In the early 1960, the Nuclear Research Center (SCK) in Mol accommodated the very first PWR in Europe. In the late 1960, without any political or public debate, the Belgian government decided at one singe minister council meeting to launch a nuclear power program. Just like France, the intention was to build up a 100 percent nuclear electricity system. In the small and very densely populated country, it was not easy to find suitable sites. Finally, two sites were selected: Doel, near the Schelde river, at only 11 km from the city of Antwerp with half a million inhabitants; and Tihange, near the Meuse river at only 3 km from the city of Huy.
In 1975, the three first reactors were connected to the grid: Doel 1 and Doel 2 (500 MW each) and Tihange 1 (1.000 MW). All of them were second generation PWR's from US and French design. Between 1982 and 1985 four more 1.000 MW reactors were build: two at Doel and two more at Tihange. The construction works for the eight Belgian nuclear reactor were stopped in 1986, due to the Chernobyl disaster. From that moment onwards the consecutive federal governments put a moratorium on new reactors.
Turning point: 2003 nuclear phase-out law
The elections of 1999 brought a political earthquake. The Christian democrats moved, after many decades of power, to the opposition and a coalition of liberals, social democrats and greens took over. The greens managed to get the nuclear phase-out into the governmental agreement and on the initiative of the green energy secretary of state the parliament voted with a vast majority in 2003 the nuclear phase-out law.
The 2003 phase-out law stipulates that all seven commercial nuclear power reactors will be decommissioned after 40 years of operation. This gives the following calendar:
Reactor start-up closure
Doel 1 (500 MW) 1975 2015
Doel 2 (500 MW) 1975 2015
Tihange 1 (1.000 MW) 1975 2015
Doel 3 (1.000 MW) 1982 2022
Tihange 2 (1.000 MW) 1983 2023
Doel 4 (1.000 MW) 1985 2025
Tihange 3 (1.000 MW) 1985 2025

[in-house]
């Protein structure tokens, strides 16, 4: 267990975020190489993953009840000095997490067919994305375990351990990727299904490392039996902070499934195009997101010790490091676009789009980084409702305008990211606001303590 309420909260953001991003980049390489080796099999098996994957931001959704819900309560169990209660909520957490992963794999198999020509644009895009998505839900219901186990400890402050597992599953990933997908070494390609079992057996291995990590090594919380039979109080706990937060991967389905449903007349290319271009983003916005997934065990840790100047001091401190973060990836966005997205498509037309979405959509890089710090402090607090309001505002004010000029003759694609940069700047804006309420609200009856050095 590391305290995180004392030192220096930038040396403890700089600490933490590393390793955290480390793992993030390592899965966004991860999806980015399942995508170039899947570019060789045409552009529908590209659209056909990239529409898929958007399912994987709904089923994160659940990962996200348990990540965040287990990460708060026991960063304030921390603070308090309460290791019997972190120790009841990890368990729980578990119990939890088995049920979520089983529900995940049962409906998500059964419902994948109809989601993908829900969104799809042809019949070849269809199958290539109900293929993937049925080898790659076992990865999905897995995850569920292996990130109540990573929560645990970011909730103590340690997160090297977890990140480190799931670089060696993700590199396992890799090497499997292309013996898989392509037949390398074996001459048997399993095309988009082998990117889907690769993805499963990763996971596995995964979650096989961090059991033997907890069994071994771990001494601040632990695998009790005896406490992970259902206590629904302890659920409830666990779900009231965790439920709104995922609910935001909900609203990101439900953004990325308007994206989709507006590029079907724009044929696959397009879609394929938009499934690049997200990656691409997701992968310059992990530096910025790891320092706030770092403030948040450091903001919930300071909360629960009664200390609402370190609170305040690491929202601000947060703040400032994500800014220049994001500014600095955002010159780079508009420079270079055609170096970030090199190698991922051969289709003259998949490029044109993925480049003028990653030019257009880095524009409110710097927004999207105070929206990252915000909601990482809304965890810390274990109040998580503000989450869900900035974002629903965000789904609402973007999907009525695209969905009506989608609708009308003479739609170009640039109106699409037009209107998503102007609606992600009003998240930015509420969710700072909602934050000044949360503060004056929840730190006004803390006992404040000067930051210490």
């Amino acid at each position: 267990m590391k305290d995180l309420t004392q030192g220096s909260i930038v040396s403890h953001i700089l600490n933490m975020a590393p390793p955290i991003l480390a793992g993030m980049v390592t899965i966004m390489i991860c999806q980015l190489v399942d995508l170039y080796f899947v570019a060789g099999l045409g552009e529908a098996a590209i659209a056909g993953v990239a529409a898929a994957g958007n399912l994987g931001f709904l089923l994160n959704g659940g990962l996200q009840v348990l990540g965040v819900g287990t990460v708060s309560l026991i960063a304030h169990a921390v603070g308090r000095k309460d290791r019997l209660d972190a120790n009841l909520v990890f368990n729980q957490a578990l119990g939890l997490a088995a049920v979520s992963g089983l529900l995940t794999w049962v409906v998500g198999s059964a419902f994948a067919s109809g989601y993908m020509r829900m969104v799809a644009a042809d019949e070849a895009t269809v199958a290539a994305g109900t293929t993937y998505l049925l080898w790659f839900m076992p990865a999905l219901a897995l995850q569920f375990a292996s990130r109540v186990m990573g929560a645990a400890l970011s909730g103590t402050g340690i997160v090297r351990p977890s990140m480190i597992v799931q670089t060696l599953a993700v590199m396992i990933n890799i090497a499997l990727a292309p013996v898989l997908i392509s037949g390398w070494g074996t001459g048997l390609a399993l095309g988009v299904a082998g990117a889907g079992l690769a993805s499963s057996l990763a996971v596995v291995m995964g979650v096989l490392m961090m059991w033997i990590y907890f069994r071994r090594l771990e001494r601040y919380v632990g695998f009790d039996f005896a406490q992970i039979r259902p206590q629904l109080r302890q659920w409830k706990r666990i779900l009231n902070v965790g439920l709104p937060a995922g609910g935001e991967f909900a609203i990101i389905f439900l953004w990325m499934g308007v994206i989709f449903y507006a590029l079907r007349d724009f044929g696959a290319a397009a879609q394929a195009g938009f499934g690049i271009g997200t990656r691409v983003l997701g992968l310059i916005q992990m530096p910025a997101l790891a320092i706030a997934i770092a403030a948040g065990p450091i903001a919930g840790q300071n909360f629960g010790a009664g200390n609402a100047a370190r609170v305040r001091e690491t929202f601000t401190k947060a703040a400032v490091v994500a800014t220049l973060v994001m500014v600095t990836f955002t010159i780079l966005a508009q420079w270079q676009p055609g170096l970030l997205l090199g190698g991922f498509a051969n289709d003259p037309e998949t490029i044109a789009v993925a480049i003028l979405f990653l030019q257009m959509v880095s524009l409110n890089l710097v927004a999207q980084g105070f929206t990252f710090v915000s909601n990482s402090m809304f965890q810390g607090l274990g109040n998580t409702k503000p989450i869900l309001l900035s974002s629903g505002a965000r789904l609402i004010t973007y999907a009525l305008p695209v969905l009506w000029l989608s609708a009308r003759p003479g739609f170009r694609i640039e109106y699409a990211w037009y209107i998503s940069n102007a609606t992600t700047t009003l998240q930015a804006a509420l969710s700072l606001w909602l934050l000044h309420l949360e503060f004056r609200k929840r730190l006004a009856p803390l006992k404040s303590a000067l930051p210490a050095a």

However, in order to get the liberals to vote the law, a paragraph was added, stating that the lifetime of the reactors could be extended if the security of supply would be endangered.
The nuclear lobby at its best
After the federal elections of June 2003, a few months after the phase-out law was voted, a new government of liberals and social democrats, but without greens, was formed. This new government confirmed the phase-out law in its governmental agreement, but did nothing to initiate replacement capacity. Electrabel (now taken over by GDF-Suez) and the Nuclear Forum started an unseen PR-offensive. The elections of 2007 brought the Christian democrats back in power in a conservative coalition with liberals and Flemish nationalists. One of the first statements of the new prime minister Leterme was that he would go for a ten years lifetime extension of the three oldest reactors and twenty years for the four other reactors. In October 2009 prime minister Van Rompuy, who succeeded Leterme, signed a draft protocol with GDF-Suez CEO, Mestrallet, in which they agreed to extend the lifetime of Doel 1, Doel 2 and Tihange 1 with ten years in exchange for a yearly nuclear tax of 250 million euro. This was a gift to the French multinational, because the Belgian energy regulator, CREG, calculated the windfall profits for GDF-Suez at 2,1 billion euro. This protocol, however, had no legal basis as long as the 2003 nuclear phase-out was not changed. So the government prepared a new law proposal. But in March 2010, before the new law had been presented to the parliament, the government fell. At the elections, the voters reshuffled the political cards so drastically, that it finally took more than one and a half year before a new government with full competences to change the law could be formed (a government-of-current-affairs is not entitled to change the law).